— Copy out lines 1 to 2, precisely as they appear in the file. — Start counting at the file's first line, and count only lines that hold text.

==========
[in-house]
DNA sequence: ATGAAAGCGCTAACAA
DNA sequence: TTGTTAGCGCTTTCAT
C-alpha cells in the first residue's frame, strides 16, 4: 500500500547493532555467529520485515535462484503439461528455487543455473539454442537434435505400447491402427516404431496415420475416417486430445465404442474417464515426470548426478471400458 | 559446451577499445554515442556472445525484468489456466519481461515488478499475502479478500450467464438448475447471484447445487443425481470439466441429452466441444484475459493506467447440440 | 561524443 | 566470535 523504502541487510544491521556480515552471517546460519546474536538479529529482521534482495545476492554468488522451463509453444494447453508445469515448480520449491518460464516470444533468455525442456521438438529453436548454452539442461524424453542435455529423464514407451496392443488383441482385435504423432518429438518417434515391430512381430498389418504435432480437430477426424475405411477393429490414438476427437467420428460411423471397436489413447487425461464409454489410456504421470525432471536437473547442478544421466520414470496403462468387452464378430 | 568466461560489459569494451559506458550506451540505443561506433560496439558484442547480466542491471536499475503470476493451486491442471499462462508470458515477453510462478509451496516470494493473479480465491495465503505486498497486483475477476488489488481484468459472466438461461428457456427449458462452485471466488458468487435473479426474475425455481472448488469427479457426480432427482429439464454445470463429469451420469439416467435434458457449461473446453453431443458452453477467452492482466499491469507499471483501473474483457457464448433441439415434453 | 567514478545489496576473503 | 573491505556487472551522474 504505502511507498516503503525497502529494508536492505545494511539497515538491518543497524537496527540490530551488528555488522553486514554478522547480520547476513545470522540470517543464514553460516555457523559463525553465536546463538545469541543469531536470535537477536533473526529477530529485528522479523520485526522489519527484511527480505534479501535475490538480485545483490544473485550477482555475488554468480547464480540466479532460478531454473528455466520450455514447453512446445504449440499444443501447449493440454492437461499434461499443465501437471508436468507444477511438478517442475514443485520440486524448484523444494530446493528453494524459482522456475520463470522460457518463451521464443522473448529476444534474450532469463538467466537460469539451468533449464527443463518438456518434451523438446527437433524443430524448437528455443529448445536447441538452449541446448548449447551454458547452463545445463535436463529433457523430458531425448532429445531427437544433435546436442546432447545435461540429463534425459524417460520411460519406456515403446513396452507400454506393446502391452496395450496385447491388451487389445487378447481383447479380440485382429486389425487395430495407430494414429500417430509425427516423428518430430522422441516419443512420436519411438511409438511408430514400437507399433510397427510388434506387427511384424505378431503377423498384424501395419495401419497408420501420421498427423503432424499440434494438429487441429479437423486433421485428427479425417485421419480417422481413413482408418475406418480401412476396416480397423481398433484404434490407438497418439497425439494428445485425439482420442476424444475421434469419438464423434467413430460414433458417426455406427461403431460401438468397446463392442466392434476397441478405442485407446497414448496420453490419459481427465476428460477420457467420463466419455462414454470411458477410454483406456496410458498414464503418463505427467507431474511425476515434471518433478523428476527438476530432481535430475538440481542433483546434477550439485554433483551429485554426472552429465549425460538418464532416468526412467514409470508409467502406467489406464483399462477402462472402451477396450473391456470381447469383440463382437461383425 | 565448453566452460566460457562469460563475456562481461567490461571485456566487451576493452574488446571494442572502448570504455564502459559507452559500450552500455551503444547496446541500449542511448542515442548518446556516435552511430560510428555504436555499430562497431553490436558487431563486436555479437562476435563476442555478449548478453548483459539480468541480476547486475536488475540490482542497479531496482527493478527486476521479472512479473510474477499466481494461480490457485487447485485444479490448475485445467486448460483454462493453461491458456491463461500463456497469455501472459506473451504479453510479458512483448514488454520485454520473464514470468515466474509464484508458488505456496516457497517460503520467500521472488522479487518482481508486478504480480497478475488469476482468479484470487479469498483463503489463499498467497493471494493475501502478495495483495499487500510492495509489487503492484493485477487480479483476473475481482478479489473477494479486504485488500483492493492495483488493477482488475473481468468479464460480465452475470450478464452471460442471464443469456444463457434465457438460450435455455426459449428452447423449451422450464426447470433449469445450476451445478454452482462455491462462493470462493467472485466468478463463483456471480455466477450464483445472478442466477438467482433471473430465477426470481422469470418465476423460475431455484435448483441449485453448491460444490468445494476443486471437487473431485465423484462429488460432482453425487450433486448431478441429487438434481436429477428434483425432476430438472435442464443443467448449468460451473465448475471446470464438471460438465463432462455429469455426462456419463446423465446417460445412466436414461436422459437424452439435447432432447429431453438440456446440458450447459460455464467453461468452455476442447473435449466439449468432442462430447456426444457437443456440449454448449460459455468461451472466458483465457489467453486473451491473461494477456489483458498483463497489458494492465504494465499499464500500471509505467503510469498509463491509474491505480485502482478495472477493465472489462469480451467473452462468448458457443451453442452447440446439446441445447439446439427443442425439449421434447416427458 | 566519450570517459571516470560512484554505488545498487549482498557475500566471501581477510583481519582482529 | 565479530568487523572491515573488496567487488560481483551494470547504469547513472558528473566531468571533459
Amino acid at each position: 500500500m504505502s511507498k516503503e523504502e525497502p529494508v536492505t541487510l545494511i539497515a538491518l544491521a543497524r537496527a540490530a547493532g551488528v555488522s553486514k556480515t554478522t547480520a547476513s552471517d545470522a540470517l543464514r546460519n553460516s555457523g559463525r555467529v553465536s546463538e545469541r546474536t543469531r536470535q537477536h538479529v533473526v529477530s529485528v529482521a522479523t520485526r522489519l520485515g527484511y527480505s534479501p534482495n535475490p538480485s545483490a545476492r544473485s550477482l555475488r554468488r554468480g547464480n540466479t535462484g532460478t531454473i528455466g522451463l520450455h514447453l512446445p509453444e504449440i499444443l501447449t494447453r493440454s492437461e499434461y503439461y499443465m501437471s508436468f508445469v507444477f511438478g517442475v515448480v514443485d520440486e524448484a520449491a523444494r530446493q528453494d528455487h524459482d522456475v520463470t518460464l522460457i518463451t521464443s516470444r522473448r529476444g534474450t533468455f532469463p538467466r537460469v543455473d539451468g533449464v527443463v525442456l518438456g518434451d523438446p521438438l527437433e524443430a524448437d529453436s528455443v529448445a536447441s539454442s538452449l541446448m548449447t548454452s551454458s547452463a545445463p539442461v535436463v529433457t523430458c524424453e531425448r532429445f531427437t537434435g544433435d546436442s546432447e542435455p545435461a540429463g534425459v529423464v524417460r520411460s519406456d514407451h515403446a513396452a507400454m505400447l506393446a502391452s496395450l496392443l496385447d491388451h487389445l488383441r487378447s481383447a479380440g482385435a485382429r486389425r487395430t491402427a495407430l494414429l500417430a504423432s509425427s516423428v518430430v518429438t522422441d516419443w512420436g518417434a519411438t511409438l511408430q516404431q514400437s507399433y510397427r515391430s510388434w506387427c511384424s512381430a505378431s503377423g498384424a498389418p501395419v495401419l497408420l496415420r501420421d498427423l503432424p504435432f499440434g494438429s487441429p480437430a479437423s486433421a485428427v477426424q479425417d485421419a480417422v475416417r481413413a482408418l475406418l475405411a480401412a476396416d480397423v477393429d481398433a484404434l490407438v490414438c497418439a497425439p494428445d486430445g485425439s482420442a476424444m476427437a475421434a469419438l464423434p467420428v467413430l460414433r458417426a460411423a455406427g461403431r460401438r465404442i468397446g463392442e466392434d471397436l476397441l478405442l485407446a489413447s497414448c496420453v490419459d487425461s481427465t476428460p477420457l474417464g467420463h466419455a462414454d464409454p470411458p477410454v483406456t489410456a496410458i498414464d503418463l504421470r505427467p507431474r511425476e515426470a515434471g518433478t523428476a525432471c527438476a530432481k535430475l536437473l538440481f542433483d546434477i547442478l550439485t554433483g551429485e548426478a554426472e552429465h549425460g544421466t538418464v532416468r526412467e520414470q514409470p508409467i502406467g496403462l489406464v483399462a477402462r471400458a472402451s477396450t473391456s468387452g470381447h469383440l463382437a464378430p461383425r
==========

[in-house]
DNA sequence: ATGAAAGCGCTAACAA